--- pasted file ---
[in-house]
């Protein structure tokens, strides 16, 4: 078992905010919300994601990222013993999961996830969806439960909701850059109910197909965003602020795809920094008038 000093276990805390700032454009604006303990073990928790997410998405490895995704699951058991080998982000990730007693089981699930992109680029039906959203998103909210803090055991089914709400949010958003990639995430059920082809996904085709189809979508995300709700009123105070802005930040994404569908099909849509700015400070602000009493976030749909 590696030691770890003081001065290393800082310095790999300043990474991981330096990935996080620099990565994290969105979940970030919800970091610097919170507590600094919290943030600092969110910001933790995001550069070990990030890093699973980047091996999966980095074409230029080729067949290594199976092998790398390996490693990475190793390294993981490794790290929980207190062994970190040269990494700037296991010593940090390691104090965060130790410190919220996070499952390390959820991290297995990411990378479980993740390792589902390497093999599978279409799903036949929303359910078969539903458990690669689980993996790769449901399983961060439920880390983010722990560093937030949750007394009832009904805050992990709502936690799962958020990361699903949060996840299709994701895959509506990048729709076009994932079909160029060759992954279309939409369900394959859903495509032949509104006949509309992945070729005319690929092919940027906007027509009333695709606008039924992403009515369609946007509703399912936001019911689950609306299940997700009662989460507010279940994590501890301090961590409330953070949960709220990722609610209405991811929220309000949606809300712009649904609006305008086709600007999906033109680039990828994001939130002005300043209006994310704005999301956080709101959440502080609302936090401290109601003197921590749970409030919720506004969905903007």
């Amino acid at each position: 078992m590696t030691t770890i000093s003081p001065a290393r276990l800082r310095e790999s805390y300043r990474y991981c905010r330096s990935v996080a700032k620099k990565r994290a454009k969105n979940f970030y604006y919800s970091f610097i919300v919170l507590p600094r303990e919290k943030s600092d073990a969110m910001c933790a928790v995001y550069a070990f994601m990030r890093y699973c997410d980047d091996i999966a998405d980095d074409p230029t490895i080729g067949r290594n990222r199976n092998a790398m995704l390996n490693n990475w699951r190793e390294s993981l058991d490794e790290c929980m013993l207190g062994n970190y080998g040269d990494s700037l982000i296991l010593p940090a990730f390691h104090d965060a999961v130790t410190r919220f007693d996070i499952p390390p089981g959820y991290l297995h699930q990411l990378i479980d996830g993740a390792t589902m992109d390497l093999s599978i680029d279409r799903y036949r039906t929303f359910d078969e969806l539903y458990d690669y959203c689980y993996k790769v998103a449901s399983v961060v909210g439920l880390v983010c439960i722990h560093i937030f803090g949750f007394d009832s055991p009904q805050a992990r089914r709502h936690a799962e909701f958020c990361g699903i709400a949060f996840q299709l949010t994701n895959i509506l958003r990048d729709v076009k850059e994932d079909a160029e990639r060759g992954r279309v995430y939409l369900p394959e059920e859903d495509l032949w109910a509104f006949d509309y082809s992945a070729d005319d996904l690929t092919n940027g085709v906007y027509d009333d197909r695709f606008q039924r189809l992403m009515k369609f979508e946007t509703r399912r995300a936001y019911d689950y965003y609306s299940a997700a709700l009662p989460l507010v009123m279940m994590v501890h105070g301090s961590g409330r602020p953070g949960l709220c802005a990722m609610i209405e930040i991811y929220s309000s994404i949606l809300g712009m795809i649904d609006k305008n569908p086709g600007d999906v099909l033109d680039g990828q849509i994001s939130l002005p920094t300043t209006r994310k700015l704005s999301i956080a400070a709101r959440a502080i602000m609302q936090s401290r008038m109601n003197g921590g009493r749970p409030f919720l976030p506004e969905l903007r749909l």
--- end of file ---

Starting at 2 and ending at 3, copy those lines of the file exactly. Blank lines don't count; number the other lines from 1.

């Protein structure tokens, strides 16, 4: 078992905010919300994601990222013993999961996830969806439960909701850059109910197909965003602020795809920094008038 000093276990805390700032454009604006303990073990928790997410998405490895995704699951058991080998982000990730007693089981699930992109680029039906959203998103909210803090055991089914709400949010958003990639995430059920082809996904085709189809979508995300709700009123105070802005930040994404569908099909849509700015400070602000009493976030749909 590696030691770890003081001065290393800082310095790999300043990474991981330096990935996080620099990565994290969105979940970030919800970091610097919170507590600094919290943030600092969110910001933790995001550069070990990030890093699973980047091996999966980095074409230029080729067949290594199976092998790398390996490693990475190793390294993981490794790290929980207190062994970190040269990494700037296991010593940090390691104090965060130790410190919220996070499952390390959820991290297995990411990378479980993740390792589902390497093999599978279409799903036949929303359910078969539903458990690669689980993996790769449901399983961060439920880390983010722990560093937030949750007394009832009904805050992990709502936690799962958020990361699903949060996840299709994701895959509506990048729709076009994932079909160029060759992954279309939409369900394959859903495509032949509104006949509309992945070729005319690929092919940027906007027509009333695709606008039924992403009515369609946007509703399912936001019911689950609306299940997700009662989460507010279940994590501890301090961590409330953070949960709220990722609610209405991811929220309000949606809300712009649904609006305008086709600007999906033109680039990828994001939130002005300043209006994310704005999301956080709101959440502080609302936090401290109601003197921590749970409030919720506004969905903007």
């Amino acid at each position: 078992m590696t030691t770890i000093s003081p001065a290393r276990l800082r310095e790999s805390y300043r990474y991981c905010r330096s990935v996080a700032k620099k990565r994290a454009k969105n979940f970030y604006y919800s970091f610097i919300v919170l507590p600094r303990e919290k943030s600092d073990a969110m910001c933790a928790v995001y550069a070990f994601m990030r890093y699973c997410d980047d091996i999966a998405d980095d074409p230029t490895i080729g067949r290594n990222r199976n092998a790398m995704l390996n490693n990475w699951r190793e390294s993981l058991d490794e790290c929980m013993l207190g062994n970190y080998g040269d990494s700037l982000i296991l010593p940090a990730f390691h104090d965060a999961v130790t410190r919220f007693d996070i499952p390390p089981g959820y991290l297995h699930q990411l990378i479980d996830g993740a390792t589902m992109d390497l093999s599978i680029d279409r799903y036949r039906t929303f359910d078969e969806l539903y458990d690669y959203c689980y993996k790769v998103a449901s399983v961060v909210g439920l880390v983010c439960i722990h560093i937030f803090g949750f007394d009832s055991p009904q805050a992990r089914r709502h936690a799962e909701f958020c990361g699903i709400a949060f996840q299709l949010t994701n895959i509506l958003r990048d729709v076009k850059e994932d079909a160029e990639r060759g992954r279309v995430y939409l369900p394959e059920e859903d495509l032949w109910a509104f006949d509309y082809s992945a070729d005319d996904l690929t092919n940027g085709v906007y027509d009333d197909r695709f606008q039924r189809l992403m009515k369609f979508e946007t509703r399912r995300a936001y019911d689950y965003y609306s299940a997700a709700l009662p989460l507010v009123m279940m994590v501890h105070g301090s961590g409330r602020p953070g949960l709220c802005a990722m609610i209405e930040i991811y929220s309000s994404i949606l809300g712009m795809i649904d609006k305008n569908p086709g600007d999906v099909l033109d680039g990828q849509i994001s939130l002005p920094t300043t209006r994310k700015l704005s999301i956080a400070a709101r959440a502080i602000m609302q936090s401290r008038m109601n003197g921590g009493r749970p409030f919720l976030p506004e969905l903007r749909l």